Chicago Violence

As Children Die in Chicago, Some Ask: Where Is The Outrage?

One mother remembers how Chicago came together over the death of her son

NBC Universal, Inc.

Annette Freeman will never forget where she was October 13, 1992. It was a day that changed her life and shook Chicago in profound ways.

"I will never forget it was Tuesday and they had just gone back to school, it was the first day back," she said. "He was like, 'I don't want to go to school today,' and I said, 'You know you don't miss school!'"

Seconds later, Freeman's 7-year-old son Dantrell Davis was hit in the head by a sniper's bullet as she walked him to the Jenner School across the street from their home in the Cabrini-Green housing project.

"I come from where I do recognize the sounds of shots, so I heard it, all I could do was just turn and I said, 'Duck Danny!' But at that moment, he was already down."

Freeman said she quickly realized there was nothing she could do to save her son.

"The first bullet is what hit Danny," she remembered. "That first was - Danny getting hit in his cheek. And as quick as it started is as quick as it ended."

On October 13, 1992, 7-year-old Dantrell Davis was gunned down in the Cabrini Green housing project as his mother Annette Freeman walked him to school. She tells her story of that day, 29 years later.

Chicago reacted with shock. And outrage. In a front-page editorial, the Chicago Sun-Times declared, "Dantrell Davis was our child... We let him down."

Hundreds of police officers roared into Cabrini-Green. A gang member named Anthony Garrett was arrested for the shooting. Police said he fired a flurry of shots from a 10th floor window that morning, aiming at rival gang members. Dantrell was the only one hit.

Garrett would eventually be tried and convicted, and is serving a 100-year sentence. First-floor units at Cabrini were bricked up, and metal detectors were installed in the lobbies. Then-Chicago Housing Authority Chairman Vincent Lane called for the National Guard to patrol the buildings.

A street was named for Dantrell that year, and a presidential candidate named Bill Clinton mentioned the 7-year-old's name in a speech.

But 29 years later, children Dantrell's age and even younger continue to die in Chicago. And his mother asks why so few people remember their names.

"It's like people brushing it under the rug now, or making it the new norm," she said. "And it's not! We can never get used to our babies dying!"

In a suburban apartment, one Chicago-area man is trying to do what he can. For safety reasons, he asked that NBC 5 refer to him only by his first name, Steve. But on his website,, he has made it his mission to document every fatal shooting in the United States.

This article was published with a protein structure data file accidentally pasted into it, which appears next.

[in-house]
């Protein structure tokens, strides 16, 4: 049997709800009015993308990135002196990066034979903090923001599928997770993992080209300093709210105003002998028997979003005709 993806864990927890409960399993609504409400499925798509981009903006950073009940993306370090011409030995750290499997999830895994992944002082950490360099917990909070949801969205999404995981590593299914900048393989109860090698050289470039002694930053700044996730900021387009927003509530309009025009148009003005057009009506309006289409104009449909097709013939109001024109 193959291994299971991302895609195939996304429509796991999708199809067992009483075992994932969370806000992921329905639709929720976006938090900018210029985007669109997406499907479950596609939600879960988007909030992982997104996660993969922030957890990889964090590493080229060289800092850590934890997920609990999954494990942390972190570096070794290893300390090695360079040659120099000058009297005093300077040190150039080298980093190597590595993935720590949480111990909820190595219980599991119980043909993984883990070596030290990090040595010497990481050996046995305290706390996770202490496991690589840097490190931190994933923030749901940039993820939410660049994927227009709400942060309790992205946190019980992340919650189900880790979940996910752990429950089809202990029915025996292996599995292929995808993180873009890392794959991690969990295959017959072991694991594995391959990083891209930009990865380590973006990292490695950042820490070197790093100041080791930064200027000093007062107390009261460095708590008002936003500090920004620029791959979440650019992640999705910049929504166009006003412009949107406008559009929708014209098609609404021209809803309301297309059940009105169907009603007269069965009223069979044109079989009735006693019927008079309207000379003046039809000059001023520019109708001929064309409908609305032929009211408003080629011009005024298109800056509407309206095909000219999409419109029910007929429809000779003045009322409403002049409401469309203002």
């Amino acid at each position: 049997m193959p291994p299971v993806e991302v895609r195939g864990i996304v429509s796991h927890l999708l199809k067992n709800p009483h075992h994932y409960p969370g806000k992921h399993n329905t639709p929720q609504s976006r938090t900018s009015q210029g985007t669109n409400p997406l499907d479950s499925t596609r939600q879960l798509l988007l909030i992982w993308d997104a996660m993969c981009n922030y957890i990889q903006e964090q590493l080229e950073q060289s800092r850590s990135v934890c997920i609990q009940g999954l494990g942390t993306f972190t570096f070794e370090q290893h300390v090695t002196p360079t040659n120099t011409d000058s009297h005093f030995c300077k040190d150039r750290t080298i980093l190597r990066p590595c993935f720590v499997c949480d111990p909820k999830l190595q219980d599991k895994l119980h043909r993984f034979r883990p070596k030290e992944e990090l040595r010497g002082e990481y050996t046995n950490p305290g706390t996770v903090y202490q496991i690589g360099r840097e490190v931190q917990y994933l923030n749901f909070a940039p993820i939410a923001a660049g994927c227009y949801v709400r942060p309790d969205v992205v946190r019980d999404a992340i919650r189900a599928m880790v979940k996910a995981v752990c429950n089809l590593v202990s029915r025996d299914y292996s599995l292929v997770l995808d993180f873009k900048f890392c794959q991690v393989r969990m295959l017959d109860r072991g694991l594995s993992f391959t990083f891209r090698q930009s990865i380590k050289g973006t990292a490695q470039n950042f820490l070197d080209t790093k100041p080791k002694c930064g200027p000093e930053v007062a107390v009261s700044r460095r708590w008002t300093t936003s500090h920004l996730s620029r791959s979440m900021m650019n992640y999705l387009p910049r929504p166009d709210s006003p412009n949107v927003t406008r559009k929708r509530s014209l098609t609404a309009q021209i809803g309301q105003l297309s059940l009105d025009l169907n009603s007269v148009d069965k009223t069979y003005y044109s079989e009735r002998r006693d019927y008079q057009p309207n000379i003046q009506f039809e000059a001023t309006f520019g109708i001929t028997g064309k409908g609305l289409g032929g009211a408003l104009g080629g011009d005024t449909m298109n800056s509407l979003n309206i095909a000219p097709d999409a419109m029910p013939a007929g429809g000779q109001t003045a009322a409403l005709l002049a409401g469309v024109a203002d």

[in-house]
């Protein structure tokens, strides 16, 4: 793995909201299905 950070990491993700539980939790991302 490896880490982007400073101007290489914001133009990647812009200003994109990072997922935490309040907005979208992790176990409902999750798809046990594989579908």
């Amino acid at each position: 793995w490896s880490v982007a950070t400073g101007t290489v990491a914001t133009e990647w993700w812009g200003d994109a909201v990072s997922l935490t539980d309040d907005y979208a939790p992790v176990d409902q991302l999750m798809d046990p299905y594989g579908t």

"Our aim is to humanize every gun violence victim, to make sure every victim's story is told," he said. "Right now we have 87,000 pages for 87,000 victims on the site from the past six years."

Steve does not differentiate. Some are victims of violent crime. Others, crimes of passion. There are accidental shootings. And suicides. The common thread is that all died from gunshots.

"It's a lot of stories, a lot of tragedies, a lot of senseless losses," he says. "Even if you consider just the homicides - 40 to 45 a day - it's shocking, right?"

Steve told NBC 5 his site sees as many as 20,000 visitors a day, many of them family members or friends of victims. He has memorialized multiple members of the same family. And just to keep up with the deaths, he has a stable of volunteers helping to update the stories.

"It's not just Chicago," he notes. "What happens in Chicago is tragic, but it's all kinds of communities - rural communities, suburbs, all types of people, all kinds of situations."

Asked if he sees any commonality in the victims, Steve stops and thinks. Yes, he says, mundane disputes which turned fatal only because a gun was available.

"If there wasn't a gun, someone would have had a black eye or a trip to the emergency room for, I don't know, stitches?" he said. "But instead, they're dead."

Steve says he did not create the site to express a political view. And on its pages, he takes no position about firearms. More than anything, he says, he wants to tell the victims' stories.

"You judge for yourself whether this is a loss we should care about as a society," he said.

In Chicago, the gun violence has continued. While homicides in the city peaked in 1992, the year Dantrell died, 3,567 people have been shot so far this year in Chicago, according to police. Of those, 352 were under the age of 18. There have been 637 total murders so far this year and 43 of those were juveniles.

"Please don't make this the norm," Dantrell's mother pleaded. "I have to pray to God to come help us. But we have to help ourselves first. Please. All I'm saying is don't make it the norm. Don't get used to it!"

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